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candidate like donald trump, which is very divisive in many different ways women, gays, muslims, hispanics -- there' s a long list of people. do you think that' s contributing to a degradation of the debate here in congress? leader pelosi: yes, i do. but i think it' s been pretty bad on the issue of immigration, which is sort of the life blood of america. we are a nation of immigrants. the constant reinvigoration of america by newcomers coming to our country, bringing their hopes, their aspirations, their dreams, their courage, their determination to make the future better for their families is what america is all about. it' s called the american dream. and we respect people coming to our shores, whether they are coming from syria or whether re coming from central america. we welcome them in keeping with our laws, not because they' re americans, but because we' re americans, and to be american is to understand how important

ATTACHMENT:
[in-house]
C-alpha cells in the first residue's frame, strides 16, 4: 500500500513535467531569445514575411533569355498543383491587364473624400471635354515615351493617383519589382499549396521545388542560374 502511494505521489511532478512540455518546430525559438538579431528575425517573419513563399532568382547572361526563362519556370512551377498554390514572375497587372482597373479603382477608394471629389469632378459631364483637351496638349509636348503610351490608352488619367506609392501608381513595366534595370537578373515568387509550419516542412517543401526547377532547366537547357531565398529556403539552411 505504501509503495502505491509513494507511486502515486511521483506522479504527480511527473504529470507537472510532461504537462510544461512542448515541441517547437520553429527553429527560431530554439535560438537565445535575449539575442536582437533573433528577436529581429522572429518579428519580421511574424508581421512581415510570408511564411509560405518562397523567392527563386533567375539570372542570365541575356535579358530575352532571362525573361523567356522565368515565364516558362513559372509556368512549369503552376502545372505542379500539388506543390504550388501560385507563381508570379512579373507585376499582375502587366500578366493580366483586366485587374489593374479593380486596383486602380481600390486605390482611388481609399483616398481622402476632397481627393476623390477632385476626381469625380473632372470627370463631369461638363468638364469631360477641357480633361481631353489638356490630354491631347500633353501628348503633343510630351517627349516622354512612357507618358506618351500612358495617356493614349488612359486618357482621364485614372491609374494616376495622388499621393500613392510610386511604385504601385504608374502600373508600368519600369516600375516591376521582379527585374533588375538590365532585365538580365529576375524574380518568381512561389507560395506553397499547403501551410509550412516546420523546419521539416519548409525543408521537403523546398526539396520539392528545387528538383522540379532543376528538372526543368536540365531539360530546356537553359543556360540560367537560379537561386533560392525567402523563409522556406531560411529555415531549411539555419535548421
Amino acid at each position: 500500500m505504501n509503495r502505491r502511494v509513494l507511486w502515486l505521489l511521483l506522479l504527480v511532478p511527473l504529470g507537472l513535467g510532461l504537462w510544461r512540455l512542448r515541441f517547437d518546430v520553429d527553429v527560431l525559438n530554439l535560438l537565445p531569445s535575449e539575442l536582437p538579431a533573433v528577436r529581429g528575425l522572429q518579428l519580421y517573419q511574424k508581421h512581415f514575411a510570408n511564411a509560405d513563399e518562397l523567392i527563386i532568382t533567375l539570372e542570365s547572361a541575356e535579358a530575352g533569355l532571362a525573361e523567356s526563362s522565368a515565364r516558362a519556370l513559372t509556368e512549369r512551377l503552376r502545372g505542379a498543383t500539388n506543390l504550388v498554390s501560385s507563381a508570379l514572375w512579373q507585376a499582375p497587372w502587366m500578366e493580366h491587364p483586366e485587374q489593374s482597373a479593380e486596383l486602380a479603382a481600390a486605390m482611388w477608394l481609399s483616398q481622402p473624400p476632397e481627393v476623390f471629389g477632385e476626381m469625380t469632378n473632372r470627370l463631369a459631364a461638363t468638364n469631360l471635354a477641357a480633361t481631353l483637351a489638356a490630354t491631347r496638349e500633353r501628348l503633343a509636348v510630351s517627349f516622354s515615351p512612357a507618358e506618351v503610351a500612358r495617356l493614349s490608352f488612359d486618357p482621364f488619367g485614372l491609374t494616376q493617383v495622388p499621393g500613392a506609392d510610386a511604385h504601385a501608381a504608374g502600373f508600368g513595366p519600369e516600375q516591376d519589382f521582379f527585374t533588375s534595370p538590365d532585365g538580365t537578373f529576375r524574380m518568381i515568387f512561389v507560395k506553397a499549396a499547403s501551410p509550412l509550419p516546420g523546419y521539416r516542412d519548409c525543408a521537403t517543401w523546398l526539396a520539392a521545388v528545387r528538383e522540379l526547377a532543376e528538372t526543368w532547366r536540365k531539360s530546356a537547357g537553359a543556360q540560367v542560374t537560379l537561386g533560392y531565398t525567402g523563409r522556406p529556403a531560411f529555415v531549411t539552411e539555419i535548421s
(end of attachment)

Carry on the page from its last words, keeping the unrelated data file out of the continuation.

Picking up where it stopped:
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fernando: and i know you' ve been critical of the president' s, i' m not sure if it' s a policy, or new enforcement action where families have been rounded up and deported. i understand they fit within a certain model of enforcement of immigration law, but it seems very harsh and quite confusing for many people in the immigration community. leader pelosi: it does, and i think that what the administration is saying, we' re going to obey the law, which we want them to do, but the law has some discretion as to who is be -- whom we round up, and, of course, felons and others who have broken law, they should be sent back. people who are seeking refugees, who are seeking freedom from persecution or death in their countries, they have to prove that, but in order to prove that, they have to have language, legal and other assistance to do it. fernado: due process, right? leader pelosi: well, it' s due